The relative performance of Hedgewise over the past few years suggests that it has struck just the right balance and provides a tremendous sense of validation. Let's take a deeper look at the core elements of the approach, and how those differ from the competition.

The Difference in Approach

To minimize operational costs, Hedgewise sought to reduce any kind of complexity that would create little or no net benefit. This raised some very significant theoretical questions, like how much value might be gained from investing globally vs. domestically, or from adding more exotic asset classes to the portfolio mix. Research suggested that so long as you had a very accurate understanding of how to define risk itself, you could successfully run the strategy in one single country and with a relatively basic mix of assets. Yet before Hedgewise was founded, this had never been tested and was vastly different from the approach taken by competitive managers.

With the performance now validated, it seems obvious that these concepts are similar to what gave rise to passive investing in the first place. For example, the idea that you don't need to independently value every stock to still include it in a portfolio, or that holding 1,000 stocks instead of 100 doesn't make much difference. Hedgewise is simply refining similar kinds of concepts as they apply to Risk Parity.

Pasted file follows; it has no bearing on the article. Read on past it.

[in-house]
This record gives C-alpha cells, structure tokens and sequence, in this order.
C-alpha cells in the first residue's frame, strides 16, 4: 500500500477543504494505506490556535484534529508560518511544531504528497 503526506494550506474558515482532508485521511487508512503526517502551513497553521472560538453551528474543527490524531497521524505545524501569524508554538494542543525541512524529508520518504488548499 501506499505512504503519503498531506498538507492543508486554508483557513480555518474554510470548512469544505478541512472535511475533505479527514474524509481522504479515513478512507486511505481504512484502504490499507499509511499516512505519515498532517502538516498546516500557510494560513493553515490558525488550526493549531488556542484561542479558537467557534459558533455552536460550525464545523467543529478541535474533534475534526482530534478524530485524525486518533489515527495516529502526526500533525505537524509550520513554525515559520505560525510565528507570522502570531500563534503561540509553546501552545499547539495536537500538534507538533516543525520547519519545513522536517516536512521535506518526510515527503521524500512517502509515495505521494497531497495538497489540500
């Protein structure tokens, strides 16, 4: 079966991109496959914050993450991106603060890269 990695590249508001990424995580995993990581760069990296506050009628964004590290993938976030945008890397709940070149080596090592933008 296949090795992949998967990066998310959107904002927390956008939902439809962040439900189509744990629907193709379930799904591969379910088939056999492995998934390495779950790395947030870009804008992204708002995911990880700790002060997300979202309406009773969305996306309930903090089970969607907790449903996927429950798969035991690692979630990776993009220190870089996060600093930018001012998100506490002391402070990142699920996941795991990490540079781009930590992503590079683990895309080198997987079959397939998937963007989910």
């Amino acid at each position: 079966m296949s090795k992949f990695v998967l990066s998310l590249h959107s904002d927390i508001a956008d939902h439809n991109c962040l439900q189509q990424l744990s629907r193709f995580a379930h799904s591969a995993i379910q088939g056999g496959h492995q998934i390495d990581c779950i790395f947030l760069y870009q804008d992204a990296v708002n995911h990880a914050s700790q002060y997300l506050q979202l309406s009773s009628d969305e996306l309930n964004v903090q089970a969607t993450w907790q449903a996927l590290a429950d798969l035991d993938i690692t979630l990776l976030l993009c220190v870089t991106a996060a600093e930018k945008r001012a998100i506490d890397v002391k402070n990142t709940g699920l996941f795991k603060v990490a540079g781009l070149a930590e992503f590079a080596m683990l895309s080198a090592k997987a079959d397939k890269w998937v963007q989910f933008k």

However, unlike strictly passive investments such as the S&P 500, smart beta products tend to have more complex dimensions and more theoretical unknowns. For example, the definition of risk plays an enormous role in the Risk Parity framework, and there is no broad consensus on exactly what 'risk' means nor how to calculate it for different asset classes. Defining risk intelligently requires significant research and expertise, and there are many potential performance pitfalls if this is done poorly.

The new Wealthfront Risk Parity fund provides a useful case study. In its white paper, Wealthfront outlines an approach to defining risk that largely equates it with volatility, or how much an asset tends to move up or down every day. However, a key pitfall to this approach is that risky asset classes like equities often have long periods of low volatility. A volatility-driven framework might misinterpret this to mean that stocks have become 'low risk', and then become more vulnerable whenever risk returns.